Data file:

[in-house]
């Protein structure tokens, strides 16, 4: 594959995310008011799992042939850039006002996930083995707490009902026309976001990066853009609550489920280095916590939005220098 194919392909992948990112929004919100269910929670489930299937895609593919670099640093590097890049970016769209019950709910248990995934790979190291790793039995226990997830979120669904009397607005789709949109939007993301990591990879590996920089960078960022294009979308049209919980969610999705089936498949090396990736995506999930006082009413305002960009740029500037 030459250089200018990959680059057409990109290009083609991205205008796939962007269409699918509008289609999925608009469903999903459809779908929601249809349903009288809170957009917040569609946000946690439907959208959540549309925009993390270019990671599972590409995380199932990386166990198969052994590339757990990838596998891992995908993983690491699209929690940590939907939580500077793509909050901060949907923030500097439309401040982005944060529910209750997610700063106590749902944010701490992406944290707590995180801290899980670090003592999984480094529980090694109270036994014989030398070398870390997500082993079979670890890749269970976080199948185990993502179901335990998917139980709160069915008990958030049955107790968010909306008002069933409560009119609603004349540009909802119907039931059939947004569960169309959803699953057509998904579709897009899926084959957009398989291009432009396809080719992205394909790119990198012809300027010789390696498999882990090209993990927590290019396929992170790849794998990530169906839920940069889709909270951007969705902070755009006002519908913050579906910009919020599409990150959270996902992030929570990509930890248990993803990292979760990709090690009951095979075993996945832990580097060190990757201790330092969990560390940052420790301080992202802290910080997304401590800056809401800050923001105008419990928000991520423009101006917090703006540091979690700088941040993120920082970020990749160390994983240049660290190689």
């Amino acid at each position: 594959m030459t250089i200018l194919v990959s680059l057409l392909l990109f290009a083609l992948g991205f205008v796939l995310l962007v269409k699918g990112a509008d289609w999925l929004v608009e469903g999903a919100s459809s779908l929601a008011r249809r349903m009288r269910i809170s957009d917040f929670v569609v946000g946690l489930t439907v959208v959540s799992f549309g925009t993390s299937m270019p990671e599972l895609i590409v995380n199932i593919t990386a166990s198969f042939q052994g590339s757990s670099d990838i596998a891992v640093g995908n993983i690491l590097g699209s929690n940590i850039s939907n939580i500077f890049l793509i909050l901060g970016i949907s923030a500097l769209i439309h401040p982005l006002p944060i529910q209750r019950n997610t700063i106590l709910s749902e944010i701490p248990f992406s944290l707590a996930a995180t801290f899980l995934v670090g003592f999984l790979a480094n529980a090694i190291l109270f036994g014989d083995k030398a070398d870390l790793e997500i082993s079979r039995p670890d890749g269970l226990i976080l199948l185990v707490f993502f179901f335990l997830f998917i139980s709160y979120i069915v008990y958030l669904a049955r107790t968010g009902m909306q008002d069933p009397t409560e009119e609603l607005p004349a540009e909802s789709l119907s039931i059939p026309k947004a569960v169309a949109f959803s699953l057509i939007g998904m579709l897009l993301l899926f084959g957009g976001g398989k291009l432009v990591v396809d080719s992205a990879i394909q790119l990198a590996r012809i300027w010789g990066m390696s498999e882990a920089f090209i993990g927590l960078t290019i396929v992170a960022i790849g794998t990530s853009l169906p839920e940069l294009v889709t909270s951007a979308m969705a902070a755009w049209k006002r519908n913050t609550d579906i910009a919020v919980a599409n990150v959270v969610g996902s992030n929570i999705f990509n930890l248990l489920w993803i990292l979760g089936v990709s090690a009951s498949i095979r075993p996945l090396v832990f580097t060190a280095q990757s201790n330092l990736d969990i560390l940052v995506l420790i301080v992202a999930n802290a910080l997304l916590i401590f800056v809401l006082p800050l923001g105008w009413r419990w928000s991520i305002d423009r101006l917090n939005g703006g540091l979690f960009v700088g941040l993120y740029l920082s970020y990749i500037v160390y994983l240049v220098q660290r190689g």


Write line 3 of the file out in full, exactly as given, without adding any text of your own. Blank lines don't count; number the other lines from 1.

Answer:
């Amino acid at each position: 594959m030459t250089i200018l194919v990959s680059l057409l392909l990109f290009a083609l992948g991205f205008v796939l995310l962007v269409k699918g990112a509008d289609w999925l929004v608009e469903g999903a919100s459809s779908l929601a008011r249809r349903m009288r269910i809170s957009d917040f929670v569609v946000g946690l489930t439907v959208v959540s799992f549309g925009t993390s299937m270019p990671e599972l895609i590409v995380n199932i593919t990386a166990s198969f042939q052994g590339s757990s670099d990838i596998a891992v640093g995908n993983i690491l590097g699209s929690n940590i850039s939907n939580i500077f890049l793509i909050l901060g970016i949907s923030a500097l769209i439309h401040p982005l006002p944060i529910q209750r019950n997610t700063i106590l709910s749902e944010i701490p248990f992406s944290l707590a996930a995180t801290f899980l995934v670090g003592f999984l790979a480094n529980a090694i190291l109270f036994g014989d083995k030398a070398d870390l790793e997500i082993s079979r039995p670890d890749g269970l226990i976080l199948l185990v707490f993502f179901f335990l997830f998917i139980s709160y979120i069915v008990y958030l669904a049955r107790t968010g009902m909306q008002d069933p009397t409560e009119e609603l607005p004349a540009e909802s789709l119907s039931i059939p026309k947004a569960v169309a949109f959803s699953l057509i939007g998904m579709l897009l993301l899926f084959g957009g976001g398989k291009l432009v990591v396809d080719s992205a990879i394909q790119l990198a590996r012809i300027w010789g990066m390696s498999e882990a920089f090209i993990g927590l960078t290019i396929v992170a960022i790849g794998t990530s853009l169906p839920e940069l294009v889709t909270s951007a979308m969705a902070a755009w049209k006002r519908n913050t609550d579906i910009a919020v919980a599409n990150v959270v969610g996902s992030n929570i999705f990509n930890l248990l489920w993803i990292l979760g089936v990709s090690a009951s498949i095979r075993p996945l090396v832990f580097t060190a280095q990757s201790n330092l990736d969990i560390l940052v995506l420790i301080v992202a999930n802290a910080l997304l916590i401590f800056v809401l006082p800050l923001g105008w009413r419990w928000s991520i305002d423009r101006l917090n939005g703006g540091l979690f960009v700088g941040l993120y740029l920082s970020y990749i500037v160390y994983l240049v220098q660290r190689g």